The Palm Beach Post from West Palm Beach, Florida on December 9, 1976 · Page 17
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December 9, 1976

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The Palm Beach Post from West Palm Beach, Florida · Page 17

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West Palm Beach, Florida
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Thursday, December 9, 1976
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Page 17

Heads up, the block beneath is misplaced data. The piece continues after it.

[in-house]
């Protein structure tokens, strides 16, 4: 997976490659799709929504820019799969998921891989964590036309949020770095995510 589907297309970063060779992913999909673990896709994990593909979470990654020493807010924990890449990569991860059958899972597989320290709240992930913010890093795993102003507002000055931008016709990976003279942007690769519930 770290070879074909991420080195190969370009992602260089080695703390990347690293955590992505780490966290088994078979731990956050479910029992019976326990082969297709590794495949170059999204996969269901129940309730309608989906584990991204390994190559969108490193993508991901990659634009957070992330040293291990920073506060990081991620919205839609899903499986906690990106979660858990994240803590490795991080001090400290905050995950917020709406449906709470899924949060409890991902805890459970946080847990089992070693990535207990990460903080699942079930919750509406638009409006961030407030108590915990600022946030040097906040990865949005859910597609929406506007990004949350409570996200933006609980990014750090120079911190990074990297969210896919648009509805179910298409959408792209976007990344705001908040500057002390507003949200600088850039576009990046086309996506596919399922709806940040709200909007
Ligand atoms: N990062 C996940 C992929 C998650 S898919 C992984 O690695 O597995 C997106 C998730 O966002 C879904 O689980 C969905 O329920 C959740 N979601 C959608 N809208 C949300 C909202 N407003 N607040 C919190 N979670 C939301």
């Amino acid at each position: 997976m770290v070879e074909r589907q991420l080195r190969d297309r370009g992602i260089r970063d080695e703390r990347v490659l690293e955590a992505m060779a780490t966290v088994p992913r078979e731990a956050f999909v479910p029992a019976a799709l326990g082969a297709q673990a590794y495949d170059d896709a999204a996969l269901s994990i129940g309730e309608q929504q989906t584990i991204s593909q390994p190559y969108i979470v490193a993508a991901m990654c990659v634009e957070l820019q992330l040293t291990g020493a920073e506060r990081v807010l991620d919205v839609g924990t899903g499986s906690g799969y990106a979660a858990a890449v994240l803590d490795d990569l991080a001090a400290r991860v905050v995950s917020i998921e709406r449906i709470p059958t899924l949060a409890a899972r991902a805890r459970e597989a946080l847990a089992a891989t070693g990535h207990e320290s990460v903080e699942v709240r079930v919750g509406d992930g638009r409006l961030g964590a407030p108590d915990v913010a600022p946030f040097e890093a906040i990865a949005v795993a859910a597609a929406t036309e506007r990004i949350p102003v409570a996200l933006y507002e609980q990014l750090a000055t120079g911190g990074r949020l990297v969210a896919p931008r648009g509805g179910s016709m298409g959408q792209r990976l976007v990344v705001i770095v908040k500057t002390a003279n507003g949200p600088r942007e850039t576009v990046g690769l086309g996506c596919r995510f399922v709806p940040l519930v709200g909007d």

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Palm Beach Post, Thursday, December 9, 1976 AIT Glomar Crew Member Recalls Submarine Recovery and were routinely checked for radioactivity. "The instrument went as high as anything could go," he said, "and they found it was on me." Collier said he thought little of the incident until his wife recently had a miscarriage during her second pregnancy. Now he is frightened, he said, but does not know what to do. After some agonizing moments, the claw encircled the submarine, the account continued, but the few prongs that had become stuck were bent out of shape and could not fully support the submarine. At 5,000 feet, the rear two-thirds of the submarine broke off and sunk, Wayne said. The section that broke off, Wayne Collier said, included the conning tower, the three missiles and the vessel's code room - the prime targets of the recovery mission. Billy Collier talked at length about his intense 12-hour days disassembling the vessel in the huge hold of the Glomar. As many as 100 oversized air-conditioning units were working constantly in the "moon pool," he said, in an attempt to rec reate the water temperature three miles down, and to delay the submarine's decay. The Soviet submarine, a 1958 Golf class model driven by a diesel engine was radioactive, as CIA analysts had predicted. The Collier brothers said there had been decay of the nuclear warheads that were mounted on the vessel's three missiles and four torpedoes. Two of the torpedoes were recovered, according to the brothers. Moments after the submarine's forward section was brought into the "moon pool," Billy Collier recalled, the crew members were summoned to the ship's dining room as Blackjack told them the submarine was "hot" and gave them a chance to forego working on the project and thus avoid exposure to radiation. The men all agreed to go below to work, he said. Special uniforms were provided, including a full-length cotton jumper and a shiny outer uniform that seemed to have a metallic content, Billy Collier said. After work, Billy recalled, the men were carefully checked and ordered to take hot showers. "After five days, they decided it wasn't necessary to take all of the precautions," he said, and the suits were dispensed with to insure that the job of dismantling the submarine could proceed quickly. Collier worked his normal shift with about six other men, he said, and then he and others took a break TS337T BE A COURT REPORTER GOLD COAST SCHOOL OF MACHINE SHORTHAND 040 41 CO KFOK Elves, Frogs, Animals, Bird Baths, GARDEN POEM MARKER Small 4.98 Wind Moving Ornaments, mm Flamingos, Egrets, Large M 2.98 fc,ntfa lLr j,M. OTi fiv . 3un uiai. at U ZLijiu,.. QS7GBW I Ml' A (c) New York Times NEW YORK - The Central Intelligence Agency's attempt in July 1974 to salvage a Soviet submarine failed when an error in judgment resulted in damage to prongs on a huge claw that was to have retrieved the submarine from a depth of three miles, according to two former members of the project. Wayne R. Collier of Houston, who was in charge of recruitment on the project for the CIA, and his brother, Billy C, who served as a cutting torch handler, said at least two prongs of the claw were severely bent back as CIA technicians tried to grab the 320-foot Soviet submarine on the ocean floor 750 miles north of Hawaii, where she had sunk in 1968. The claw was unable to fully support the vessel as she was being lifted, and she broke into two large pieces, the brothers said. The front section, less than one-third of the submarine, was brought to the surface, according to high-level intelligence officials. The CIA, which spent four years building a computer-run submarine rescue ship, the Glomar Explorer, was forced to cancel a second attempt to recover the main section of the vessel after newspaper publicity about the operation early last year. The Glomar Explorer was built under elaborate cover and was considered under the code names Azori-an, Jennifer and Matador - to be one of the government's highest-held secrets. In a series of interviews, the Collier brothers also provided an insight into the CIA's extensive efforts to recruit, train and direct the 125 crew members of the Glomar Explorer without attracting public attention. Their detailed account of the operation's basic failure - the inability to retrieve all of the submarine, including the code room and three nuclear-tipped missiles - was independently verified by The New York Times in interviews with another crew member and high government officials with first-hand knowledge of the operation. The Collier brothers' description of the unsuccessful mission is at variance with published reports, including one in Time magazine alleging that the CIA operation did recover all of the submarine, and one in Science magazine speculating that the vessel might have been recovered in pieces. Such reports, which have drawn official "no comments" from the Pentagon and the CIA, were depicted as fallacious by the Collier brothers and by The Times's sources inside the intelligence community. Wayne Collier, who is 33 years old and is now in the oil business in Houston, said some crew members of the Glomar Explorer, including his brother, were exposed to radioactivity from corroded nuclear warheads during the CIA's subsequent analysis of the recovered section of the Soviet submarine. Collier added that he and his brother were considering legal action against the intelligence agency. "I feel it was negligence on the part of the agency," Wayne Collier said. Since leaving his job at the Glomar Explorer, Wayne said, his brother Billy - who weighs 240 pounds and is known as Bimbo to his friends has felt weak. "It's as if he doesn't have any energy," Wayne Collier said. In addition, he said, Billy's wife suffered a miscarriage three months ago. The key failure, according to Collier, was not mechanical, but rather, a failure in human judgment. The concept behind the planned recovery of the submarine was simple: A huge claw capable of grabbing and lifting the submarine was constructed, fit under the Glomar Explorer at sea, and then - while the Explorer was stabilized with the aid of computers over the sunken submarine -the claw was extended slowly into the ocean. The Explorer, a 36,000-ton vessel 618 feet long and more than 115 feet wide, was capable of generating 12,-000 horsepower. The ship's "moon pool," a huge hold into which the submarine was to be hoisted, was 200 feet long and 65 feet wide. Once the submarine was recovered and placed in the pool, the water would be pumped out and the disassembling would start. The submarine was known, on the basis of previous reconnaissance photographs taken by deep-diving Navy craft, to be intact. The plan according to Wayne Collier and other sources was for the claw to encircle the submarine and pull it to the surface. The claw, nicknamed Clementine by crew members, was operated by a seawater hydraulic system. But Wayne said, two or three prongs of the claw somehow became entangled in the seabed along the aft end of the submarine. According to Wayne's account, there was a debate inside the control room; repositioning the claw could cause an extensive delay and, at the great stress of the three-mile depth, could even lead to mechanical breakdown. The project leader, a high-level CIA official known to the crew as Blackjack, ordered the claw's engineer to increase the power to pull the claw around the submarine, Collier said. 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Guest and supersize towels plus bath mat in solid colors only. Save nowl Touel Prices h'.ffectii'e thru December IHth been used because CAMP has been unable to find work for the cooperative of some 25 men who would be operating the harvesters. "We're securing contracts right now to put that equipment to work. We think this workers' co-op is a concept that could upgrade working conditions for farm workers and we're going to pursue it," he said. Another expense questioned by auditors was $4,800 which Otis P. Williams, Lakeland chairman of the board at CAMP, deposited into an insurance company account to pay for a policy for migrants. Williams, vice president of the insurance company, withdrew the $4,800 from the company account without purchasing the insurance and that money should be recovered, auditors said. Black said CAMP's own audit acknowledged that the $4,800 had been outstanding since August 1974. He showed an audit report which listed $4,800 "receivable" from Farm Workers Harvesting Inc. He declined comment on when these funds would be recovered. Asked about reports that CAMP had formed subsidiary agencies with corporate officers that are illiterate, Black defended the agencies. He said CAMP had formed transportation cooperatives with vans serving rural areas of Broward County, Indiantown, the Rangeline, Immokalee and Belle Glade. The buses, he said, charge fares sufficient to cover expenses, or about one quarter the cost of a taxi. Some of the co-ops, said Black, have illiterate officers. "Many of the people we are trying to help don't have much formal education," Black said. "How do you help people that are illiterate? Ignore them?" Omitted from audits of the migrant agency was any account of how successful it had been in providing services - day care, job training, work, alcohol rehabilitation and aid to youth and the aged - to the impoverished. According to DOL statistics, not included in the audit, CAMP had projected it would reach 1,164 participants with the $1.5 million DOL grant in 1975. DOL data indicated more than 3,000 persons were involved in CAMP programs during that period, better than 260 per cent of the services promised. In contrast to this, Black said, the DOL has a dismal track record in bringing opportunities to migrants. He cited an August 1974 NAACP lawsuit against the department in which it was found that employment offices overseen by DOL were not referring migrants to the more promising openings. The judicial order, signed by U.S. District Court Judge Charles Richey, told the DOL to see to it that migrants receive the full benefits of available training, counseling and job referrals. "What we're talking about here is due process of law," said Black. "This agency has been convicted without due process. We want a hearing on this audit and on why we've been turned down for the 1977 grant. It may be a little unusual, but it would appear that in this case, the defendant is asking for a trial." to the state Department of Education. Claiming due process of law has been denied CAMP - that the agency never had an opportunity to discuss audit findings with the DOL and that findings were leaked to funding sources without the audit being made public the poverty agency has appealed DOL's grant denial. It has filed a petition to request a DOL hearing on CAMP'S use of funds. "It is certainly curious," reads CAMP's petition, "that a project which auditors viewed as being operated in a fraudulent manner and about which they felt compelled to suggest not only an investigation but also termination has had no preventative action taken against it by the Labor Department. Petitioner's (CAMP's) bank accounts have not been 'frozen,' the grant has not been terminated or suspended. "There are two possible conclusions to be drawn from this situation. (1) Incompetence amounting to misfeasance by Labor Department personnel aware of the situation; or (2) Prejudice against petitioner by Labor Department officials." Black said he is confident a hearing would absolve CAMP of all alleged abuses and determine "that not a single penny had been misspent." For instance, Black said, auditors claim CAMP used $280,000 too much to administer its 1975 programs, an unallowable percentage of its grant monies. Yet, he said, the DOL did not establish until late this year what percentage of a grant could be used for administration. Raymond P. Workman, deputy director of finance for CAMP, said the DOL had allowed agencies to use 20 per cent of a grant for administering a program until this year, when it began talking about calculating fair administrative costs based on an "indirect cost rate." He showed an October letter from DOL's Atlanta audit office notifying CAMP it was then about to establish what the indirect cost rate would be. "They said we had $280,000 in questionable indirect costs in 1975. They didn't even have a specific indirect cost rate then," Workman said. DOL auditors said one of their mofe serious findings - which they claim the Tampa FBI office is investigating - involved the purchase by a CAMP subcontractor, Farm Workers Harvesting Inc., of about $25,000 in harvesting equipment. Audit officials said the equipment was to be used to provide food to migrants and that the equipment, never approved for purchase, has disappeared! "The auditors can write down anything they think is questionable," said Black. "That's why they're supposed to sit down for an interview with the agency before the audit is finalized. We could have shown them our subcontract on this. I don't have any idea where they got the idea the equipment was for growing food. It's orange harvesting equipment. You tell me how you could grow anything with that equipment." 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